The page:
Arduino Drives 7-segment LED Display

7-segment LED display

A standard 4-digit display. I fiddled with the image to make it look lit up.

7-segment Displays

This type of LED (Light Emitting Diode) display has been around for a long time, and you can still find them in many devices. For most applications they have been replaced with LCDs which use less power and are more versatile. But if all you need to do is display numbers, and you have some old parts around that you want to use, then you might be interested in putting one of these things into a “modern” project, such as one using an Arduino (programmable microcontroller).

Pin Count

The simplest Arduino has only 20 pins that can be used for digital I/O (inputs/outputs). A 7-segment display requires 8 pins to drive the segments (if you want to use the decimal point) and a pin for every digit. For 4 digits, that’s 12 pins. For 8 digits, that’s 16 pins. That doesn’t leave many pins for other functions in your project. But, you might not need many other pins.

There are ways to reduce pin count. One way is to use ICs (integrated circuits) that will take a binary number at the input, say from 0 (B0000) to 9 (B1001) and output the appropriate pattern to the segments to display those numerals. You can also use a simpler encoder to run the digits; 3 (binary) lines in, 8 lines (or digits) out. That means you could operate an 8-digit display using only 7 Arduino pins.

Drive Current

An older LED, like you find in these displays, requires at least 5ma (milli-amps) of current to look reasonably bright. Most are rated for 20ma. These arrays are actually scanned (only one digit on at a time), so it helps to make them look brighter if you drive them with more current than the LEDs would need if they stayed on all the time. However, unless you can find a special IC to do your decoding, one specifically designed to drive LED arrays at those current levels, most ICs won’t be able to do the job. The average CMOS (complementary metal oxide semiconductor) IC that hobbyists use is only rated for about 2ma output current.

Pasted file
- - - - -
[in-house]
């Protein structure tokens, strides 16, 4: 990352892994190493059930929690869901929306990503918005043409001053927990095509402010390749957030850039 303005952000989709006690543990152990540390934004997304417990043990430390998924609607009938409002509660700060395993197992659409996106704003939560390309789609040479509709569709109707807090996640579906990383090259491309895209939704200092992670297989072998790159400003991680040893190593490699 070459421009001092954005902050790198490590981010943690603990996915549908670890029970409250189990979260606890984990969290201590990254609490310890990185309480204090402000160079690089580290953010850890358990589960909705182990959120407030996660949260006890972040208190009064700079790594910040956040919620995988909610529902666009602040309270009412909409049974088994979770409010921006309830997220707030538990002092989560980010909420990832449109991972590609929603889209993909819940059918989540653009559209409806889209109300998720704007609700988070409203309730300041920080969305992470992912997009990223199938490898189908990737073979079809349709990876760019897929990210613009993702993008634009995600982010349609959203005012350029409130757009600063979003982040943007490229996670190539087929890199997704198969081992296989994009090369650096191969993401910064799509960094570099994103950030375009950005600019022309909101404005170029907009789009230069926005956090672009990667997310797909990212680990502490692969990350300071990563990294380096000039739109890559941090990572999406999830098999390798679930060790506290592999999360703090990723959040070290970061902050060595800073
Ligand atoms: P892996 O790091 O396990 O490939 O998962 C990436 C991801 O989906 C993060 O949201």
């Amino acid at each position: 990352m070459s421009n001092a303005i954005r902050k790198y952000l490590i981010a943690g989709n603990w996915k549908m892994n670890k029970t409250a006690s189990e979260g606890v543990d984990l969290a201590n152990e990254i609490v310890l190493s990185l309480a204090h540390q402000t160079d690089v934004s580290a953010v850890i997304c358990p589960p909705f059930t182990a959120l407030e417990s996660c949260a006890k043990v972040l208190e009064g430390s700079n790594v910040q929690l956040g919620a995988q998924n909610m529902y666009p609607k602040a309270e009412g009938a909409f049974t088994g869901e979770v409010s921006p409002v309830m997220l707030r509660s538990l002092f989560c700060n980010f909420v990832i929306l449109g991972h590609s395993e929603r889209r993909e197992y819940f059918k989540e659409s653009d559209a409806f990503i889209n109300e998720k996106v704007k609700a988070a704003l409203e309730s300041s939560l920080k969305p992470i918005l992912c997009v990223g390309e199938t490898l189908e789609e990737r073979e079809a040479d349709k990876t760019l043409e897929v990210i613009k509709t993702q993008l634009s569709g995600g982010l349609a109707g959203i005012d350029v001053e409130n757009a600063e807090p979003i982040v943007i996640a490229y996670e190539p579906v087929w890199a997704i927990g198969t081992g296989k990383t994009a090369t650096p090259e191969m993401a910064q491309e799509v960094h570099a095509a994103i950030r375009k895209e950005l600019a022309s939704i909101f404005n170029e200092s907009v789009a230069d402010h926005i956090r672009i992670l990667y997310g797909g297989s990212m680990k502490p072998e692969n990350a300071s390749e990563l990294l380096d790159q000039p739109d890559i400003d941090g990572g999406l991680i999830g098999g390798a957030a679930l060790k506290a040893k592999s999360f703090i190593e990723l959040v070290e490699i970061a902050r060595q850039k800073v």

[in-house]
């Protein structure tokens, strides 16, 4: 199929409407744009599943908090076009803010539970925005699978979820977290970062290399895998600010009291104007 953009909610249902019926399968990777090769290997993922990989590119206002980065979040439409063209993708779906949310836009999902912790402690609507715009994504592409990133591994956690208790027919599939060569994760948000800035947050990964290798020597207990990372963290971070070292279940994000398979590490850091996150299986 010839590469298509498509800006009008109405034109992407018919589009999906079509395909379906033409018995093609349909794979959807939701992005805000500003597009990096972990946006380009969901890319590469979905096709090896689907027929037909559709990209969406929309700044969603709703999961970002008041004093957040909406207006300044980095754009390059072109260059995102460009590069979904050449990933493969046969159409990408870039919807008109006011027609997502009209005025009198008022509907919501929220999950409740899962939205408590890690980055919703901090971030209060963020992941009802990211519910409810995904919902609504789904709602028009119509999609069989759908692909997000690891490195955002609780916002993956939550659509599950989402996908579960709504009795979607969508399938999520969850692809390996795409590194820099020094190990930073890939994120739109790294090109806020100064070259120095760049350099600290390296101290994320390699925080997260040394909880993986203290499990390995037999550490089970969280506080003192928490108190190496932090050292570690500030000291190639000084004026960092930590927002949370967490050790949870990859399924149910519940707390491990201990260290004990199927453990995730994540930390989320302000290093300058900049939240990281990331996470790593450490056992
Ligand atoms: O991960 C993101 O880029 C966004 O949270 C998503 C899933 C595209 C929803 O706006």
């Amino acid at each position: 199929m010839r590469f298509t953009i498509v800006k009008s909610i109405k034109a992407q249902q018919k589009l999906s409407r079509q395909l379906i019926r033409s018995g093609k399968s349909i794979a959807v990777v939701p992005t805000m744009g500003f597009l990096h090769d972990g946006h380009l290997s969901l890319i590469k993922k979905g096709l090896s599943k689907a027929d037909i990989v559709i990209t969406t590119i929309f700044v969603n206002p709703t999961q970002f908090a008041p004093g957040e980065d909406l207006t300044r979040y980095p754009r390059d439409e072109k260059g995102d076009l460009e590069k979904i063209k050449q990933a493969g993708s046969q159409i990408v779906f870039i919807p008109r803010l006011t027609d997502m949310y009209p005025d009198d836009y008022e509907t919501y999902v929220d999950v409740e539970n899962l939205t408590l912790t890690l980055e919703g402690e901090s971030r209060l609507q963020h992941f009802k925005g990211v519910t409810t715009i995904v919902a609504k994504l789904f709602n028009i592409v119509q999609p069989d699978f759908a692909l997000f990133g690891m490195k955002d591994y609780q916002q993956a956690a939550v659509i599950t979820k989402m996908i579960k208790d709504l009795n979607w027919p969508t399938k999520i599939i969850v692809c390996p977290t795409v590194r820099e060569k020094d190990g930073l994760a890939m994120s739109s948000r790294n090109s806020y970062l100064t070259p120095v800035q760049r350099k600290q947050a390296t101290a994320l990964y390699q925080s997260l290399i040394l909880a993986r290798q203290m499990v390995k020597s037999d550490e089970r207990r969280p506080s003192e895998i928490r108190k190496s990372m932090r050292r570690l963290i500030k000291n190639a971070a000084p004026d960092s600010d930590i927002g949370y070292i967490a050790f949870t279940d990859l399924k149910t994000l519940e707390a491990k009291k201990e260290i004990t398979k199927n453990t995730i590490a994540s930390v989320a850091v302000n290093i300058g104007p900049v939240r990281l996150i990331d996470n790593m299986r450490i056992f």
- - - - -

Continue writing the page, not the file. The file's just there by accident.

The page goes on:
However, the Arduino itself is rated for about 20mA output. So the Arduino pins can run the LED segments unassisted. I use transistor arrays to run the digits. They take about 1ma in and can output up to 500ma or so. However, these drive transistors invert the input signal (in high, out low), so to drive the digits requires a signal of opposite polarity to what you would use if you weren’t using the transistors.

Existing Solutions

Most – but not all – of these factors are taken into account by an Arduino code add-on (called a library) named “SevSeg” (for “seven segments”). What it does not take into account is using encoder ICs to lower the pin count. My design uses an encoder to select the digits, but runs the segments directly from the Arduino. So, I could not use the library that had already been written for this purpose.

My Own Solution

I am writing this because I thought I could come up with something relatively simple that would do the job, but I wasn’t sure.

The basic cycle of action is fairly straightforward:

  1. Set up the 8 segment drivers to be high or low depending which segments you need on or off to display the desired numeral (or other pattern) for the first digit.